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Album Review: ISENORDAL Requiem For Eirênê


To avoid harping on the “remember when music sounded like it did before now?” mantra, suffice it to say that it stands out when a band like Isenordal conjures the primordial power of a genre while keeping things fresh. In an age where making a clean, faux-dramatic atmosphere is easier than ever, this Seattle band’s approach to folk-ish doom is akin to that of Ulver‘s debut Bergtatt in that its lack of finesse actively serves its beauty. To this effect, Requiem for Eirênê draws a compelling balance between the emotive hexes of neofolk with the crushing elegies of gothic doom metal. The album’s appeal to fans of lethargic melancholy goes without saying, taken above and beyond by Isenordal‘s commitment to vibrant, raw energy.

Fans of early funeral doomers like Thergothon and Skepticism will feel right at home with the droning organs, plodding percussion, and protracted leads of “A Moment Approaches Eternity.” But the difference compared to many contemporaries becomes how relatively quickly Isenordal gets the song plugging away—not exactly in tempo, but certainly in establishing motifs and grooves worth repeating for 15 minutes. Even so, the real show stopper becomes the interplay between Kerry Hall‘s brutish growls and the harmonious singing between Eva Vonne and Lieu Wolfe. Creating a dense atmosphere through melodic interplay and sweeping dynamic shifts, Isenordal shows their sonic breadth through rustic, string-driven rituals to doom metal waltzes.

Comparing Isenordal to Ulver is particularly appropriate because albums like Bergtatt and Kveldssanger achieve beauty and heaviness not through a perfect mix and an expensive effects rig but through songwriting chops and a clear vision for how they want to sound. The metallic and folk parts of “Await Me Ultima Thule” mesh too fluidly for any real distinction between “the pretty part” and “the loud part.” Every part, from galloping riffs and torrential blast beats to bewitching melodies and layered soundscapes, exists to achieve a singular effect. The band’s neofolk element plays out like the old masters Sol Invictus or Current 93, in that they’re using folk structures for pure self-expression. This might explain why it achieves more than a gimmicky add-on to tried-and-true death doom.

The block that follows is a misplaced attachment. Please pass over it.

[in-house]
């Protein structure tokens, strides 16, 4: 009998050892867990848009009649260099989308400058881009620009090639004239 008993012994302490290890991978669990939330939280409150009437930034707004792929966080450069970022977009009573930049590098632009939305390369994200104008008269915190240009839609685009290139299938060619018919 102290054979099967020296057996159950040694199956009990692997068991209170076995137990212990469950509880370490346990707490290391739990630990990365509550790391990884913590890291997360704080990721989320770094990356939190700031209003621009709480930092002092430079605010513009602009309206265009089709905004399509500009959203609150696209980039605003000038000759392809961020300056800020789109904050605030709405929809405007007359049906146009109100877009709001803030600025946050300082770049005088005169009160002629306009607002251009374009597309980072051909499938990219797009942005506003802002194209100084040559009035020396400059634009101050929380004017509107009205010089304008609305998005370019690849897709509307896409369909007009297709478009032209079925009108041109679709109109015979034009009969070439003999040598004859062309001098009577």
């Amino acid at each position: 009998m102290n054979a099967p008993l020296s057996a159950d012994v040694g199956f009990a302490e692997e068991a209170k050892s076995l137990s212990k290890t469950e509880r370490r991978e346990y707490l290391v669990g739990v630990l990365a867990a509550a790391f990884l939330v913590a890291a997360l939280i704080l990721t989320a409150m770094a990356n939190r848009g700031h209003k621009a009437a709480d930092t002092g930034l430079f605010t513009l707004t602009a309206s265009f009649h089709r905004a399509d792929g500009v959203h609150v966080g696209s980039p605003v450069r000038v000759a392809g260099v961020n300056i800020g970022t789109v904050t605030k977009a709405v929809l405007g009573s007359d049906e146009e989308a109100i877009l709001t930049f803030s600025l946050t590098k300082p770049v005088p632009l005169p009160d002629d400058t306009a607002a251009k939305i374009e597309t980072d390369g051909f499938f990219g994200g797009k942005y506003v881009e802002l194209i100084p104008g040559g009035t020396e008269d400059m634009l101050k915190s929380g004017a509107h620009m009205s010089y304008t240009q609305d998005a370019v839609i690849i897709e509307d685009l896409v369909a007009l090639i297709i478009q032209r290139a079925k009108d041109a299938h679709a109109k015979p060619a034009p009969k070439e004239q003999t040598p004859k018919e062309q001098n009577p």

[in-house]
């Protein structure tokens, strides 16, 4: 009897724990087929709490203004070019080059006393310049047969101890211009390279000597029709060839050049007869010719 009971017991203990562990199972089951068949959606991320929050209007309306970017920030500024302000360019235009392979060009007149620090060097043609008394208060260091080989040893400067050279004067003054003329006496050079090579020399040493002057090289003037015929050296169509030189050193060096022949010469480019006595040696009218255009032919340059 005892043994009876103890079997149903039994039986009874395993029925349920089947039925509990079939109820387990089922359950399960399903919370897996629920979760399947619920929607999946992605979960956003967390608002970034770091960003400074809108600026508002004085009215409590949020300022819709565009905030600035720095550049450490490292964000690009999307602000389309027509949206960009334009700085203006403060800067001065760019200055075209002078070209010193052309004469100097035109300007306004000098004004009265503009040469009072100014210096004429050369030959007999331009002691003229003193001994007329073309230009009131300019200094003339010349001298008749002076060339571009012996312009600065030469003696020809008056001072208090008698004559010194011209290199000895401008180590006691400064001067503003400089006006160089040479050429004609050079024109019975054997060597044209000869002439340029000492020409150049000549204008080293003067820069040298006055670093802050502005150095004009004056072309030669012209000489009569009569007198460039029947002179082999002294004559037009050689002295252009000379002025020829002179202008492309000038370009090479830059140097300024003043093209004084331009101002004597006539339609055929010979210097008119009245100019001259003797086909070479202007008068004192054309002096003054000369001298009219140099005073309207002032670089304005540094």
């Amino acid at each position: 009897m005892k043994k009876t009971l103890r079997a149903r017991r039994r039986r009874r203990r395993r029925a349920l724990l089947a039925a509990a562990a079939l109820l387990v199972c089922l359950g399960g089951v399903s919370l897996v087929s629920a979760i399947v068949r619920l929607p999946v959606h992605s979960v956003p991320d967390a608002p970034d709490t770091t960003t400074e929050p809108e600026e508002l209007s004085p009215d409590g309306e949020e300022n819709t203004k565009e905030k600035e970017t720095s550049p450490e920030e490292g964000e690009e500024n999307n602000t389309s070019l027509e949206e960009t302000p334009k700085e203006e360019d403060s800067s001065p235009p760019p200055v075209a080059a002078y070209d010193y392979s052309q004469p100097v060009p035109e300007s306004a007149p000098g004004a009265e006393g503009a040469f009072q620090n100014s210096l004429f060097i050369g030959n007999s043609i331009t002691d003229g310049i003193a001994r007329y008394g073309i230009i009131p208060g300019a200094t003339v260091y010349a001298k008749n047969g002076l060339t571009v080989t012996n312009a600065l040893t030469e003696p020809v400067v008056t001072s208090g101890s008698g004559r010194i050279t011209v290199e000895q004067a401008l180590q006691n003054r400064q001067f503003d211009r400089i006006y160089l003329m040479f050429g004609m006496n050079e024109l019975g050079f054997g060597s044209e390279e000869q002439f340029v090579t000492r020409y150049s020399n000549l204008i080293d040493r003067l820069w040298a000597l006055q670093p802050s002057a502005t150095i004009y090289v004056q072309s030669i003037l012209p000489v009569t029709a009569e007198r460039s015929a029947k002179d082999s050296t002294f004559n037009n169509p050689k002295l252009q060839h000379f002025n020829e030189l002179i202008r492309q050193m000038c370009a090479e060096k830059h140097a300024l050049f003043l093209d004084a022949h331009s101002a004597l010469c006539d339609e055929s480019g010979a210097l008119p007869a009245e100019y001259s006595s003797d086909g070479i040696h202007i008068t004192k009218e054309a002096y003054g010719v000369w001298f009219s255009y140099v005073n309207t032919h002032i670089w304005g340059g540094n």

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More than an add-on indeed, as the mid-album folk song “Requiem for Eirênê” achieves what most folk/metal bands struggle with; writing compelling music without leaning on genre combination. By any standard, “Requiem” is a worthy admission to the pantheon of neofolk, and beyond. The performances remain as heartfelt as they are pitch-perfect, showing the musicality underneath the cavernous weightiness found in “Epiphanies of Abhorrence and Futility.” Swelling organ and string embellishments remain vital as tremolo riffs crash like waves over wild blast beats and explosive double-kicks. No matter how rageful the band gets, the band finds a way to keep pensive sensitivity at the helm—not as a crutch, but as a way of elevating the already-good extreme metal with artful feeling.

Even so, the closing cut “Saturnine Apotheosis” unabashedly centers on guitar riffs out the gate, and excellent riffs at that. Interestingly, guitarist Gordon Greenwood seems to be the only member of Isenordal who doesn’t have a hand in extra vocals or information. Vonne and Wolfe respectively provide viola and keys as full-time members, while bassist Jeff King also covers flute and cello. The fact these outside elements aren’t taken care of by session players or fake MIDI plug-ins plays out tremendously throughout the album, but this final number shows how naturally the band executes their expansive sound. Each member knows exactly when they’re needed most, whether it’s beefed-up doom riffs or gloomy folk laments. As the song reaches its middle point when every member pours their all into a climax or spiraling harmonies, passionate singing and raith-like screams. Epic, yet vulnerable, Isenordal gets at the essence of great extreme doom metal.

With Requiem for Eirênê, Isenordal points back to a time during the mid-’90s when fringe artists weren’t operating under any assumptions of what they needed to sound like. Isenordal is more concerned with expressing genuine zeal than making sure they follow the rules of modern doom, black metal, or neofolk. These genre markers feel like an extension of their vision… and this vision remains awesome.

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